Walk for Respect – Together by the Sea is an all ages event on 3 March 2019, between 11 am and 1 pm.
Walk with us in celebration of community harmony, diversity and multiculturalism.
Starting at Biddigal Reserve walking to the Dolphin Court, Bondi Pavilion there will be speeches and entertainment.
Australia is a global success story – beautiful country, strong economy, welcoming communities, resilient people. This success is built on the cultural heritage of our First Nations people and the contributions of migrants and refugees from across the globe who have made Australia their home.
The Waverley community is an example of this diversity where people embrace difference and stand together against intolerance. There have been many recent examples of racism occurring within the broader community and in parliament, which has caused concern, outrage and fear.
RnB artist, Mi-kaisha, has grown up on streets of Sydney’s music scene from a featured recording artist on an Australian soundtrack before she hit her teens, to today mixing it up with fresh-faced Australian Hip Hop artist, Illy, on his latest single, Back Around.She describes herself as a city ‘black fulla’ and represents a beautifully melted dichotomy of sweet and deadly. Her voice is phenomenally soulful and sugary, and yet her lyrics represent hard-hitting often political messages about being a young black women in urban Australia.
H.I.A is an Alternative /HipHop Band. David Hilton and Nancy Denis are brother and sister and together they produce and write original tracks inspired by their lives growing up Haitian in Australian. Their music is a mix of soul, poetry, funk and good vibes only. Think Lauren Hill mixed with Red Hot Chilli Peppers.
Walangari Karntawarra is an Arrernte Aboriginal elder from Alice Springs who now lives and works in Sydney. Walangari enthrals audiences with his wonderful stage presence as a didge player and dancer with his traditional performance and education troupe, Diramu Aboriginal Dance and Didgeridoo. He is an eloquent and captivating public speaker, has two university degrees and has run his own very popular cross-cultural course.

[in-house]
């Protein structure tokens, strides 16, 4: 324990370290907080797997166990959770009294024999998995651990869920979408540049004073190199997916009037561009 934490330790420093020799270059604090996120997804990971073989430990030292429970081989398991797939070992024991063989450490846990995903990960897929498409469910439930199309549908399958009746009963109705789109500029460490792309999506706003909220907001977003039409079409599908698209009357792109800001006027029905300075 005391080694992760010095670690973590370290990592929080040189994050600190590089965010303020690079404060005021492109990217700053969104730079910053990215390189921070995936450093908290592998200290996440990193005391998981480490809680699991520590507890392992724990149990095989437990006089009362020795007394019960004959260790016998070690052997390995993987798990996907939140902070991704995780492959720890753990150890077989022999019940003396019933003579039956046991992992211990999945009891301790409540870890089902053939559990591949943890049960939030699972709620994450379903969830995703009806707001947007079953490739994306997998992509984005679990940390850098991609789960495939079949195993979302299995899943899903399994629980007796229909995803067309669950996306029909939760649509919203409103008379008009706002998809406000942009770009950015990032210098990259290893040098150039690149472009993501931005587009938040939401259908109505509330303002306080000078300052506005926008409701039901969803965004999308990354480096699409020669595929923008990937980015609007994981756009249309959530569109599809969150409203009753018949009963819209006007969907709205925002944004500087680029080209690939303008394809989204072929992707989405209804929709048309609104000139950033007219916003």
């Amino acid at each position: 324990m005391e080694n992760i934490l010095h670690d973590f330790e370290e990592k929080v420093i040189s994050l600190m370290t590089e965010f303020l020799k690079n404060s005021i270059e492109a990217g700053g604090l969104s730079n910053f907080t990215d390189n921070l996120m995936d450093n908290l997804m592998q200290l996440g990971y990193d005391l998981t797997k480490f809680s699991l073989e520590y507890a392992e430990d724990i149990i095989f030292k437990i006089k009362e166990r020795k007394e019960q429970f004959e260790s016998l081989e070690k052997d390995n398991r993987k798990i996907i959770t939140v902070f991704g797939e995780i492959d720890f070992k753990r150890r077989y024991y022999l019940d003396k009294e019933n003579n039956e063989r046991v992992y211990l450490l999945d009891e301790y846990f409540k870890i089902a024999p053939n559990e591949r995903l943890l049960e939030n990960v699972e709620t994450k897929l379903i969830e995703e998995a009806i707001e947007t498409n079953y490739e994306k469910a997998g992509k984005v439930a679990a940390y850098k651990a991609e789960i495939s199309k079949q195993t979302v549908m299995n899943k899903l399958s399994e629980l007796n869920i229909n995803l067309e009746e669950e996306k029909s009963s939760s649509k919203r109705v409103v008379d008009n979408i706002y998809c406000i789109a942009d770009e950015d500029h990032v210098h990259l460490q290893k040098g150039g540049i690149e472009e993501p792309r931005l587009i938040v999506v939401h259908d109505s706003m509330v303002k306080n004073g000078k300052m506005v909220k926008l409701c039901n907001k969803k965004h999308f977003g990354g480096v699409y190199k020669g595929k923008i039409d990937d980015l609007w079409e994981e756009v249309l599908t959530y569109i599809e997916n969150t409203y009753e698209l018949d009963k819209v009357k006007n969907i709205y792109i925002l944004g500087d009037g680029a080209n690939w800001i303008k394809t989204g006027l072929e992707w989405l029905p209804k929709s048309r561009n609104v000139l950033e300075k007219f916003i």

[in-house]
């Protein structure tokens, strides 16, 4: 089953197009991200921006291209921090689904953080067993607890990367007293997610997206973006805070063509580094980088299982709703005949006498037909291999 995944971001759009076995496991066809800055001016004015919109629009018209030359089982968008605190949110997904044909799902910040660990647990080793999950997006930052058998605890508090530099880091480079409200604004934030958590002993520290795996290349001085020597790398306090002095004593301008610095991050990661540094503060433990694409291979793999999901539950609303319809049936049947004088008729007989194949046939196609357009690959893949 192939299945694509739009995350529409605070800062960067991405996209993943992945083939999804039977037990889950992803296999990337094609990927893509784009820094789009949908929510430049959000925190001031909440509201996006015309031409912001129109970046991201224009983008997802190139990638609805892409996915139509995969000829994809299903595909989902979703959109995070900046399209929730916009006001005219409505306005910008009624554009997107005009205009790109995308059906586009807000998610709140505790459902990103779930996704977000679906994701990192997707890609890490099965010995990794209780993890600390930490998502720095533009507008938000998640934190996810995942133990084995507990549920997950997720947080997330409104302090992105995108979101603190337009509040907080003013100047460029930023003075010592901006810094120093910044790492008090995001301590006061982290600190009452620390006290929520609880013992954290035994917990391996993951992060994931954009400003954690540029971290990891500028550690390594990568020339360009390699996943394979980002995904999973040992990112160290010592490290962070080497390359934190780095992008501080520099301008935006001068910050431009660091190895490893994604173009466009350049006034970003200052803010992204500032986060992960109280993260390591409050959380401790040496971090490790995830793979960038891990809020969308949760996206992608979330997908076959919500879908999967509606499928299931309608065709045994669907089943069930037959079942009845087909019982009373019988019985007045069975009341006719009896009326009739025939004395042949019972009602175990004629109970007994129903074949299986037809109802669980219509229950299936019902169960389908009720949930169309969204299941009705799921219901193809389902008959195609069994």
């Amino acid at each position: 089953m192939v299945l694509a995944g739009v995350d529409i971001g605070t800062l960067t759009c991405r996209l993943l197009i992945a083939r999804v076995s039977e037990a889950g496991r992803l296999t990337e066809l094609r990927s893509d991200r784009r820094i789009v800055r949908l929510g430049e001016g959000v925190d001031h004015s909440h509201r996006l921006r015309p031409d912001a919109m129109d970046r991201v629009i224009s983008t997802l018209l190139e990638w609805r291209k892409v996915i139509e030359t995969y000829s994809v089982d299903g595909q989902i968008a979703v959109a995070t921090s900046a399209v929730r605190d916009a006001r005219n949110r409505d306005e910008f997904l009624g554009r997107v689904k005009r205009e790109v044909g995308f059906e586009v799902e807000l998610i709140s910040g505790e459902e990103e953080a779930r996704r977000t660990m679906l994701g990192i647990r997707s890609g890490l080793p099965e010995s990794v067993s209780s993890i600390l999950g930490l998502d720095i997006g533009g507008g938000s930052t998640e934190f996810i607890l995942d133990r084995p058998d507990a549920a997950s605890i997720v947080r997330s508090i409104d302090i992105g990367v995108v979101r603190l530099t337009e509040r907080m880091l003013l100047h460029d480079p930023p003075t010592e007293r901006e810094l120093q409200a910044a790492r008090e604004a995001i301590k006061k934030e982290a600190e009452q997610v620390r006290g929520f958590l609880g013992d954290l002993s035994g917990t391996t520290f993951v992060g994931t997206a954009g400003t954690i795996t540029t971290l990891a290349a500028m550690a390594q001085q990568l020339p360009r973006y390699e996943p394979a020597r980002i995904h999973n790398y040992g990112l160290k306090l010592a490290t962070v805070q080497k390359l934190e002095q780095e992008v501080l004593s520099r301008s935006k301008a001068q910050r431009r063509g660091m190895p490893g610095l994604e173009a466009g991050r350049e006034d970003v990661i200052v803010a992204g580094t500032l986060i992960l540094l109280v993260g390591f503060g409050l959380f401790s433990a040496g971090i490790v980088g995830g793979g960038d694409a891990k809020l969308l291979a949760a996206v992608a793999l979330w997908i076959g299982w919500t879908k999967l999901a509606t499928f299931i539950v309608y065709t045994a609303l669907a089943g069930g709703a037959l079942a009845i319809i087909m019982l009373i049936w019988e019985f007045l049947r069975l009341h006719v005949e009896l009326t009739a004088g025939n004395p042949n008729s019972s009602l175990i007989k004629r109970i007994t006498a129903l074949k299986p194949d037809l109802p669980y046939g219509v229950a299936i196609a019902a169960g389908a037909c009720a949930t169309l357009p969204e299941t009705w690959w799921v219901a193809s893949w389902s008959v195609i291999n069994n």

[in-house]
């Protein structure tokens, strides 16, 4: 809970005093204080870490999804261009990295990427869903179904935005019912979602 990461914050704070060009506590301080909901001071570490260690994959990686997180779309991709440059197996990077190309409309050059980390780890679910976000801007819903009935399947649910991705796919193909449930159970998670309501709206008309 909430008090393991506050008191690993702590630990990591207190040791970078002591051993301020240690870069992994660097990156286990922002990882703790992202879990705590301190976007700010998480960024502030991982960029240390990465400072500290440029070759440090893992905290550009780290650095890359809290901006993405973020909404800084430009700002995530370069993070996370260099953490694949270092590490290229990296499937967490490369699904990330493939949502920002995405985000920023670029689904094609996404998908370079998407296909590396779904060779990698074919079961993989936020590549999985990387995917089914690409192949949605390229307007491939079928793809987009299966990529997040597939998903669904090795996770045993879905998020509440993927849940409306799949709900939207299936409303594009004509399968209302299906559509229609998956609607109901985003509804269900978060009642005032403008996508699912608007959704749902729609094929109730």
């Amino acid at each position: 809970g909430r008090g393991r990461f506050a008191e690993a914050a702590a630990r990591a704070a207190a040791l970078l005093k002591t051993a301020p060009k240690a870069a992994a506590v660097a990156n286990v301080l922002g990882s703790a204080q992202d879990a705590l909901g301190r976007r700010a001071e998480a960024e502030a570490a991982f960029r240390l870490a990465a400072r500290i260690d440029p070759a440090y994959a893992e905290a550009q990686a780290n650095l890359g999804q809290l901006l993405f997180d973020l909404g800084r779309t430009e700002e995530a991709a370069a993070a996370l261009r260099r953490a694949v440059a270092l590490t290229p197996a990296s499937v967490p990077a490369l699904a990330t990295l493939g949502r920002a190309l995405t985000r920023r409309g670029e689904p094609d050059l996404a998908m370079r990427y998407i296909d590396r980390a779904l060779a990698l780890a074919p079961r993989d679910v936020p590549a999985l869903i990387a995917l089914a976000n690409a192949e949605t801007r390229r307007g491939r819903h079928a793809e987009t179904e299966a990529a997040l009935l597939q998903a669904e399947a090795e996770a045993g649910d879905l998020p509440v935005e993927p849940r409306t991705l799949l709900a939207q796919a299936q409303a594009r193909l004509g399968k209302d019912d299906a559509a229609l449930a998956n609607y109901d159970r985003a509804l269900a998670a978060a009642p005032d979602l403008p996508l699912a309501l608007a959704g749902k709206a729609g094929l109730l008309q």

An exhilarating performance using a wide range of traditional African instruments.
Rhythmic chanting and animated dance are important elements of Doudoumba and audience participation is encouraged. Doudoumba’s performers hail from Guadeloupe (West Indies), Ghana (West Africa), United States of America, Germany and Australia.
Doudoumba’s instruments include the doudoumba (drums), the Don DDo (talking drum), the Shekere (large gourd covered in beads), the Abtenben (bamboo flute from Ghana) and the DJembe (cone shaped rum from Guinea).
Dr Stepan Kerkyasharian AO, Hon. D.Litt
Dr Stepan Kerkyasharian was born in Cyprus of Armenian heritage, the son of refugees who had survived the Genocide of the Armenians in 1915. After studying in London he migrated to Australia in late 1967. In 1989 he was appointed as Chair and Chief Executive Officer of the then Ethnic Affairs Commission and was instrumental in its transition to the Community Relations Commission with the emphasis of Multiculturalism moving from being a welfare ideology to one of inclusiveness, acceptance of diversity within the context of a unified commitment to Australia and respect of its democratic laws and system of governance.